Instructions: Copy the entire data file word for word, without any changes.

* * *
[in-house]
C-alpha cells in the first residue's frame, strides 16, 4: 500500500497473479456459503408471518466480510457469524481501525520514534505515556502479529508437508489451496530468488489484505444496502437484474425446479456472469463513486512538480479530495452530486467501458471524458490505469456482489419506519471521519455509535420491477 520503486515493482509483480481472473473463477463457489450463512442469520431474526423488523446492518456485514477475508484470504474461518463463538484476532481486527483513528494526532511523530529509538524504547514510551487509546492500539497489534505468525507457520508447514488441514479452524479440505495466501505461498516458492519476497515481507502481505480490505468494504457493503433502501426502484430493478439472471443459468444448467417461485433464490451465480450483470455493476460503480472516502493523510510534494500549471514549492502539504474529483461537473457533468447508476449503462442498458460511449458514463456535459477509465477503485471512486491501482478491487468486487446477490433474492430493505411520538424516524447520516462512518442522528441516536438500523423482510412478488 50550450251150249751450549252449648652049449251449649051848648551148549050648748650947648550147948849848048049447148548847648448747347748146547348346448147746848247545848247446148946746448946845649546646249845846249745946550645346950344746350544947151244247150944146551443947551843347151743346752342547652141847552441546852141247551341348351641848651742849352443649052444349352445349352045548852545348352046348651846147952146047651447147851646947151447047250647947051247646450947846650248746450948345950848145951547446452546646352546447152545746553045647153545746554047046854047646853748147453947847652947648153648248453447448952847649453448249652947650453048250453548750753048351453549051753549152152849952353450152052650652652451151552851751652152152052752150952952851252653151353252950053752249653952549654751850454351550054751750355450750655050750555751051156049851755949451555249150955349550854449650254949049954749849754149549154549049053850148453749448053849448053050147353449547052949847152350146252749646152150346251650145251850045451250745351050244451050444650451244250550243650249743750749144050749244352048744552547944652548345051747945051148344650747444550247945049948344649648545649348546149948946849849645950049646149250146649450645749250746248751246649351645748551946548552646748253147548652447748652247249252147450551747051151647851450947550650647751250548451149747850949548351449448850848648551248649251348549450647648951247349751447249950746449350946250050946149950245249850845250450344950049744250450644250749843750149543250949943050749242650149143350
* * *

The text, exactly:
[in-house]
C-alpha cells in the first residue's frame, strides 16, 4: 500500500497473479456459503408471518466480510457469524481501525520514534505515556502479529508437508489451496530468488489484505444496502437484474425446479456472469463513486512538480479530495452530486467501458471524458490505469456482489419506519471521519455509535420491477 520503486515493482509483480481472473473463477463457489450463512442469520431474526423488523446492518456485514477475508484470504474461518463463538484476532481486527483513528494526532511523530529509538524504547514510551487509546492500539497489534505468525507457520508447514488441514479452524479440505495466501505461498516458492519476497515481507502481505480490505468494504457493503433502501426502484430493478439472471443459468444448467417461485433464490451465480450483470455493476460503480472516502493523510510534494500549471514549492502539504474529483461537473457533468447508476449503462442498458460511449458514463456535459477509465477503485471512486491501482478491487468486487446477490433474492430493505411520538424516524447520516462512518442522528441516536438500523423482510412478488 50550450251150249751450549252449648652049449251449649051848648551148549050648748650947648550147948849848048049447148548847648448747347748146547348346448147746848247545848247446148946746448946845649546646249845846249745946550645346950344746350544947151244247150944146551443947551843347151743346752342547652141847552441546852141247551341348351641848651742849352443649052444349352445349352045548852545348352046348651846147952146047651447147851646947151447047250647947051247646450947846650248746450948345950848145951547446452546646352546447152545746553045647153545746554047046854047646853748147453947847652947648153648248453447448952847649453448249652947650453048250453548750753048351453549051753549152152849952353450152052650652652451151552851751652152152052752150952952851252653151353252950053752249653952549654751850454351550054751750355450750655050750555751051156049851755949451555249150955349550854449650254949049954749849754149549154549049053850148453749448053849448053050147353449547052949847152350146252749646152150346251650145251850045451250745351050244451050444650451244250550243650249743750749144050749244352048744552547944652548345051747945051148344650747444550247945049948344649648545649348546149948946849849645950049646149250146649450645749250746248751246649351645748551946548552646748253147548652447748652247249252147450551747051151647851450947550650647751250548451149747850949548351449448850848648551248649251348549450647648951247349751447249950746449350946250050946149950245249850845250450344950049744250450644250749843750149543250949943050749242650149143350